Title: Loop (Loop #1)
Author: Karen Akins
Publisher: St. Martin's Griffin (Macmillan)
Release Date: October 21, 2014
Acquired Via: Publisher
At a school where Quantum Paradox 101 is a required course and history field trips are literal, sixteen year-old time traveler Bree Bennis excels...at screwing up.
After Bree botches a solo midterm to the 21st century by accidentally taking a boy hostage (a teensy snafu), she stands to lose her scholarship. But when Bree sneaks back to talk the kid into keeping his yap shut, she doesn’t go back far enough. The boy, Finn, now three years older and hot as a solar flare, is convinced he’s in love with Bree, or rather, a future version of her that doesn’t think he’s a complete pain in the arse. To make matters worse, she inadvertently transports him back to the 23rd century with her.
Once home, Bree discovers that a recent rash of accidents at her school are anything but accidental. Someone is attacking time travelers. As Bree and her temporal tagalong uncover seemingly unconnected clues—a broken bracelet, a missing data file, the art heist of the millennium—that lead to the person responsible, she alone has the knowledge to piece the puzzle together. Knowledge only one other person has. Her future self.
But when those closest to her become the next victims, Bree realizes the attacker is willing to do anything to stop her. In the past, present, or future.
Time travel books have always been very hit-or-miss with me, especially in YA. I found Karen Akins' debut, Loop, to be a fun read and very near to the bullseye. It has a very likable heroine, a love interest that I can stand behind, and reasonable enough science to back the time travel up.
Though I say that the science in Loop backs up the story, I don't want you to start thinking it's Michael Crichton-level science. It's just enough to make sense to young people and anyone who isn't pursuing a degree in Physics. It's set about 150 years in our future, so there's quite a bit that I was able to take at face value because we've come a long way in the past few years. (Funny story - about ten years ago, my college professor told me that it would be impossible for computers to get any smaller. HA!) The time travel aspect has a bit of fantasy around it, but I can totally see the technology alluded to in Loop coming about. I was willing to buy the concept, and that's the biggest struggle for me.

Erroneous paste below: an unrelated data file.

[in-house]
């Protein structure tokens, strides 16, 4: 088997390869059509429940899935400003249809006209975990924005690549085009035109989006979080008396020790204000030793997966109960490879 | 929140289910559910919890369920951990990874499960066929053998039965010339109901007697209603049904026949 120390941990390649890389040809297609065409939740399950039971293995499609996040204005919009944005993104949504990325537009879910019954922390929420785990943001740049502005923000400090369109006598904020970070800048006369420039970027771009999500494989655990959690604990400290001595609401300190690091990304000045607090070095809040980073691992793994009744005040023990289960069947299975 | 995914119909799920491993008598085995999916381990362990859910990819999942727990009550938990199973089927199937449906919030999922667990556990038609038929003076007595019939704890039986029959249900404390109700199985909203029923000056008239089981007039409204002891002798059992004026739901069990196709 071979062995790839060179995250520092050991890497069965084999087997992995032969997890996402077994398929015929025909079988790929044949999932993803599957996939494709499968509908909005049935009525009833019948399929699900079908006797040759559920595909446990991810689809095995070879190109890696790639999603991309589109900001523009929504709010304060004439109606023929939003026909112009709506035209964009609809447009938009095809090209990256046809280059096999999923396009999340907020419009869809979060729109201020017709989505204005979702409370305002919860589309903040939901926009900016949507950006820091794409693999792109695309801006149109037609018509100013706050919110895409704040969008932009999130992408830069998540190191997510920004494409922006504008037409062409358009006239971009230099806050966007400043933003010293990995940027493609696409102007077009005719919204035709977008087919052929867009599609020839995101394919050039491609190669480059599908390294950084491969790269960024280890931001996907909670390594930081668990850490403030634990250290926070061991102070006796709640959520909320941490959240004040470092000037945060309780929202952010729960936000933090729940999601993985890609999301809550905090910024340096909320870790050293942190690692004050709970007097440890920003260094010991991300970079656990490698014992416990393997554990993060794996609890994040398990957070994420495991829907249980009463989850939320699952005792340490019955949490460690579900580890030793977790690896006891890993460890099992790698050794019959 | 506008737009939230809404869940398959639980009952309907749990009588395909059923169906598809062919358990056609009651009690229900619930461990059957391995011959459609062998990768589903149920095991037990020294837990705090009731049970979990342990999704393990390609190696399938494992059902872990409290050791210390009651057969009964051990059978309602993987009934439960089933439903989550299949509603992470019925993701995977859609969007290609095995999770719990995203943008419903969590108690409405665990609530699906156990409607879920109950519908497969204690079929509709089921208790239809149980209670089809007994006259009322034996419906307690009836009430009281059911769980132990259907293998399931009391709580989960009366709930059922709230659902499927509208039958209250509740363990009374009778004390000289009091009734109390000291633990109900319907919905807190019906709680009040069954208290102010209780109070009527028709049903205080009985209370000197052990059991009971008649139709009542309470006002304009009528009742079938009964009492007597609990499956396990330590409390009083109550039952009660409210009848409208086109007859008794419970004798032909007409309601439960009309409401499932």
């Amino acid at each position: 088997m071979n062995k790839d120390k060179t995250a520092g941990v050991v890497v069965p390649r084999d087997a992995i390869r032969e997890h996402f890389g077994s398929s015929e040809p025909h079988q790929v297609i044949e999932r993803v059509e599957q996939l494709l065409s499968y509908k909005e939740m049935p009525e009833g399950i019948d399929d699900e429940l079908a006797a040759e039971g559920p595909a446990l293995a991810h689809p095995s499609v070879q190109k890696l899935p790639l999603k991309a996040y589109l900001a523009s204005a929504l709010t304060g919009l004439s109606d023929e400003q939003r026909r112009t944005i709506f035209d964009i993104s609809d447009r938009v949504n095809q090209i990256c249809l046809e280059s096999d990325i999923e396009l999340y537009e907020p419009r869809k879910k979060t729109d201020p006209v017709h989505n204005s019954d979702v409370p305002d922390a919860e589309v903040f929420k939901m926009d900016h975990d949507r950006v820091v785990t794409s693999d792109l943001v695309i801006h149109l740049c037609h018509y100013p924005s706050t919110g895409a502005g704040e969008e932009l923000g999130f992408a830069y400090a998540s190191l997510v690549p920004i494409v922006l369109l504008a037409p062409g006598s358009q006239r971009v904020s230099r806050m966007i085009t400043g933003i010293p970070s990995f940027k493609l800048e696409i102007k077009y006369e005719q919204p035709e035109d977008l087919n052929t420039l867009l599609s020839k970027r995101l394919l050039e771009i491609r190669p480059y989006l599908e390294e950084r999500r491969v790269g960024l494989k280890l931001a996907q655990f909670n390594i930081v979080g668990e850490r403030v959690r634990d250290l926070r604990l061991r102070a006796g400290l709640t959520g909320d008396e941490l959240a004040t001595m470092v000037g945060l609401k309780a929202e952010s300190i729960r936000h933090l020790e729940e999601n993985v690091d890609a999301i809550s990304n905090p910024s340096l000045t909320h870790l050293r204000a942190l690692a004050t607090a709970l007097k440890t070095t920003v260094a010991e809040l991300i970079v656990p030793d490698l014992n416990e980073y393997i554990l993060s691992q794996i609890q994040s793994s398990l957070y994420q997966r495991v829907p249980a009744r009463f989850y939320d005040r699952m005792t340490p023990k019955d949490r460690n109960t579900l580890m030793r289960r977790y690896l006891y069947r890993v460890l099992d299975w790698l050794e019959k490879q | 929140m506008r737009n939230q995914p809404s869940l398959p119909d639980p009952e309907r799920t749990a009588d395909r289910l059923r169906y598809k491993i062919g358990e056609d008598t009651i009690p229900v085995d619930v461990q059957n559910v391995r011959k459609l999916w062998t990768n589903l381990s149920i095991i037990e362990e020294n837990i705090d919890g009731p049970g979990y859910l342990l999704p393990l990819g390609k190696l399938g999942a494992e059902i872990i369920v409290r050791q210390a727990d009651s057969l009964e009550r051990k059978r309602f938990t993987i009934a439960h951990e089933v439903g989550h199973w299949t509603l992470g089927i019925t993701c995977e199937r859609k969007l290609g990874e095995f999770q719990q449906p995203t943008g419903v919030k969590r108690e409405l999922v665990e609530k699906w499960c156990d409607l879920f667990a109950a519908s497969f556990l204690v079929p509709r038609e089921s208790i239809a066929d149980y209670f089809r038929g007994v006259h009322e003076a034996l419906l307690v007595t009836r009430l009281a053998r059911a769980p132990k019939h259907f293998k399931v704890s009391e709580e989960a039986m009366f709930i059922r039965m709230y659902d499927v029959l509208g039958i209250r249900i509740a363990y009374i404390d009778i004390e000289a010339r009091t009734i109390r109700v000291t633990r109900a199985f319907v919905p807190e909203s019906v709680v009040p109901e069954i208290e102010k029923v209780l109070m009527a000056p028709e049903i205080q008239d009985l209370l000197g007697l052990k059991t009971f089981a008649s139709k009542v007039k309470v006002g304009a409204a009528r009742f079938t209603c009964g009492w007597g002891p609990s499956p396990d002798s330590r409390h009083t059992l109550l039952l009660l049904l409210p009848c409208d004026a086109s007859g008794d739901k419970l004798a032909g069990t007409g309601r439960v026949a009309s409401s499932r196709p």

Bree, the main character, was a flawed young lady who didn't pay as much attention to the rules as she would have you believe. As soon as we meet her, we see her breaking a major Shifter law in order to pay her mother's bills. Then she pretends to hold someone at gunpoint. Do you see the pattern? Yes, she has her reasons, but who doesn't enjoy reading about a girl who thumbs her nose at the powers-that-be?
The romantic bit is twisty-turny, so I don't want to ruin it for you today. Sorry. I liked the build-up, and I think you probably will, too.
Speaking of twists, yes, there was a part that made me gasp.
So if you're looking for a time travel book that won't confuse you and has characters that you enjoy rooting for, I highly recommend Loop. It's one of the better books of its type.
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To satisfy FTC guidelines, I am disclosing that I received an advance digital copy of the book for reviewing purposes from the publisher in exchange for an honest review. This has in no way affected the outcome. All opinions expressed are rambling, honest, and completely my own.